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Can Mary Queen of Shops save the UK High Street?

Retail guru Mary Portas has been appointed by the Government to investigate how to stem the growing tide of vacant shops on Britain’s high street.

It is a tough task even for the straight-talking Mary ‘Queen of Shops’. Town centre vacancy rates have doubled over the past two years to 14.5pc as more and more retailers are forced to pull down the shutters on their business.

Margate was picked out as the worst hit town earlier this year, with 37.4pc of its shops sitting empty. And cash-strapped consumers are expected to keep their purse strings tightly bound.

A report published earlier this week by the Ernst & Young Item Club raised the prospect that high street spending would not return to pre-recession levels until 2013.

Those that are still spending are increasingly opting for the convenience of the internet or out-of-town malls with their big car parks and larger stores.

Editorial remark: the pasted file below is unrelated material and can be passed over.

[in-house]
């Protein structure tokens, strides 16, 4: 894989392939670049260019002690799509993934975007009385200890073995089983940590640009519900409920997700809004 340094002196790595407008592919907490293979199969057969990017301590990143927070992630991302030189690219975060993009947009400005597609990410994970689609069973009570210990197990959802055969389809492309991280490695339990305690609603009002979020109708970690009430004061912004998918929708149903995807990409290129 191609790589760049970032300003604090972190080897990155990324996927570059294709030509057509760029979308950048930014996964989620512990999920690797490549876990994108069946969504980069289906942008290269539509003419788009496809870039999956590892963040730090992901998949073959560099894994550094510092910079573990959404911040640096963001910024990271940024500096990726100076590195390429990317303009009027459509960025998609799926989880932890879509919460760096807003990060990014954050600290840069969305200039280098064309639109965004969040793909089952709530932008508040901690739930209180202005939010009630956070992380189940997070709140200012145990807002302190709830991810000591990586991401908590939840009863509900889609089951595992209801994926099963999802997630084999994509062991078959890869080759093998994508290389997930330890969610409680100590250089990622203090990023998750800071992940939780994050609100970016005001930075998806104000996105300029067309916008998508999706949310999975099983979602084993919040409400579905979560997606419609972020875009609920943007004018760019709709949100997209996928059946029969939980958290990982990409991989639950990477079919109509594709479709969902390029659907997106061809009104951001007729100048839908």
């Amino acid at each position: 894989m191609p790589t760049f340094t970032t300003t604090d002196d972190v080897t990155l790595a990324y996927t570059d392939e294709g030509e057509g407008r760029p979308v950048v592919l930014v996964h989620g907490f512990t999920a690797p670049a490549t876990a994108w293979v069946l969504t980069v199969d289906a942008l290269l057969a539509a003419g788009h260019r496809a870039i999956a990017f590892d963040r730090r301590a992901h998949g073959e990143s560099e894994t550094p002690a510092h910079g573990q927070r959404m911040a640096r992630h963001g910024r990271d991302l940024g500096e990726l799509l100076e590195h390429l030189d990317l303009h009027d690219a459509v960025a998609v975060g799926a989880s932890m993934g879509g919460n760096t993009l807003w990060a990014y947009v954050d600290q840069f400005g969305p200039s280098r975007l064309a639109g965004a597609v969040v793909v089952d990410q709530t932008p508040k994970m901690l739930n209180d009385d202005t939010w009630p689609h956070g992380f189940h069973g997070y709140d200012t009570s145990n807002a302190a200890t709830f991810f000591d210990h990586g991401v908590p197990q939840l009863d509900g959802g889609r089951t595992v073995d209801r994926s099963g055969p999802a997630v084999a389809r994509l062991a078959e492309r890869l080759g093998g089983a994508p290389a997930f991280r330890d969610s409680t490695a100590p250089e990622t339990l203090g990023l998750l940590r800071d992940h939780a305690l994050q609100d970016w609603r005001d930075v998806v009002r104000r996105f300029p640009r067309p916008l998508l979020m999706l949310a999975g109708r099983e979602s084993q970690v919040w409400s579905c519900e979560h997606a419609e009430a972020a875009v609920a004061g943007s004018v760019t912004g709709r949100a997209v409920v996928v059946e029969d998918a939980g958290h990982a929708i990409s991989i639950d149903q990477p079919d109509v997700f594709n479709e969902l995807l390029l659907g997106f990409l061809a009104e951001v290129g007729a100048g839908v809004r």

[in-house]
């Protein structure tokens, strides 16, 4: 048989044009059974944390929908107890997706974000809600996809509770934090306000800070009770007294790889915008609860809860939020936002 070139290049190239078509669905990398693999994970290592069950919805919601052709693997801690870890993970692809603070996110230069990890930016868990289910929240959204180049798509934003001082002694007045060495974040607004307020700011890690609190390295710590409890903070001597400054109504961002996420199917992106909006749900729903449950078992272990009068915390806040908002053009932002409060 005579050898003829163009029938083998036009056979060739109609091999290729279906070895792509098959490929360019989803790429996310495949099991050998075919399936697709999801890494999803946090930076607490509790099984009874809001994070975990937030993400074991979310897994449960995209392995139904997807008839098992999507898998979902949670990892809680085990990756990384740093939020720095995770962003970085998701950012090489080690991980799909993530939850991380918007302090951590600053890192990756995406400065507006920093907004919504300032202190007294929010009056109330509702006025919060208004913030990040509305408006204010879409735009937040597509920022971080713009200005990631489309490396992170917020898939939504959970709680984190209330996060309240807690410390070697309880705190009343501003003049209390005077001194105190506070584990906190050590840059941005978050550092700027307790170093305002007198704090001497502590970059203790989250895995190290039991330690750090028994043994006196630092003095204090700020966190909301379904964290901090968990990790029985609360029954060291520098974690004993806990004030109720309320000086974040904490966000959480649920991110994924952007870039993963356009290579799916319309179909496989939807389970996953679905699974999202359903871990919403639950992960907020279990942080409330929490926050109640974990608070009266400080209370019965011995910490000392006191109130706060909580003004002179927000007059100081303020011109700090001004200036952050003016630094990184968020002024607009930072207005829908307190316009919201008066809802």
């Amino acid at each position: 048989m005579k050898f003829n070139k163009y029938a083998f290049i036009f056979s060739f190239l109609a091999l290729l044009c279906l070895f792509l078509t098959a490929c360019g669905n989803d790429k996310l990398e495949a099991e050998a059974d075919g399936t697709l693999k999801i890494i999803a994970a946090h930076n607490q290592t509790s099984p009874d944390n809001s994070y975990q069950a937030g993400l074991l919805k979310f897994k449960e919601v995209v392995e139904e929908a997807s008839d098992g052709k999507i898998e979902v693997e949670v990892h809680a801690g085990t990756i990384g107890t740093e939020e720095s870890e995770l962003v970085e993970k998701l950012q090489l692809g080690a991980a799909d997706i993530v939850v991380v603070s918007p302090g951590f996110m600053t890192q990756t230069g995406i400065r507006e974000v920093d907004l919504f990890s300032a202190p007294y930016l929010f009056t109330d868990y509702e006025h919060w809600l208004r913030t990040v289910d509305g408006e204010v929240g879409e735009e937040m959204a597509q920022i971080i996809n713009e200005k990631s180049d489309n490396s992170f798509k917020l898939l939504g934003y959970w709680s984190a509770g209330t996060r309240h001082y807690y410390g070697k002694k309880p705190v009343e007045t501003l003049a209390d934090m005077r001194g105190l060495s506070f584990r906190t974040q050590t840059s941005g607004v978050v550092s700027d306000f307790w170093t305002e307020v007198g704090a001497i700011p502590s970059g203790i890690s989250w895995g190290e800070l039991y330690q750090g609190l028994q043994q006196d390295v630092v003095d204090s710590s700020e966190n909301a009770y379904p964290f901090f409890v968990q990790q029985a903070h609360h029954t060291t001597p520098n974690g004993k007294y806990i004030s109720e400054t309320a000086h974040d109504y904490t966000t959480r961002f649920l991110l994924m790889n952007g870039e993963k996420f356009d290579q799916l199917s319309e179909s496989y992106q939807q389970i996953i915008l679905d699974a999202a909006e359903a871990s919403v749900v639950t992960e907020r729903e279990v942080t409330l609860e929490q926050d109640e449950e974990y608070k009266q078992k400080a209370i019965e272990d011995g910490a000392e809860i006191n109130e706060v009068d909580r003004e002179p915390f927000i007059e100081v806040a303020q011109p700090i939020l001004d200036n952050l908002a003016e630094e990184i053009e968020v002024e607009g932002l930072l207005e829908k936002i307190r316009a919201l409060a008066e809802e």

Town centres have seen their slice of total retail spending fall to 42pc last year from just under 50pc in 2000. Out-of-town retailers saw a 11.5pc increase in sales from 2005 to 2010 compared with 1.5pc growth at town centre shops.
Portas will concentrate on how to develop more diverse high streets by increasing the number of small and independent retailers doing business in local town centres. But shop closures by retail chains have also played a major role in leaving towns feeling empty.

The demise of Woolworths and Zavvi to name just a few have left big gaps on high streets. More recently Oddbins collapsed into administration. And a number of retailers are shrinking their chains.

O2, HMV, Waterstones and Thorntons are all reducing stores, the Local Data Company noted in a report published earlier this year. It said it was town centres with the highest density of multiple retailers that were tending towards increasing vacancy.
It added: ‘More store reductions are planned by many multiples so this impact can only increase in the year.’ Portas is calling for businesses, local authorities and shoppers to contribute their ideas on how to save Britain’s high streets.

She will report back by the autumn.

Source : Tamsin Brown - Daily

18 May 2011
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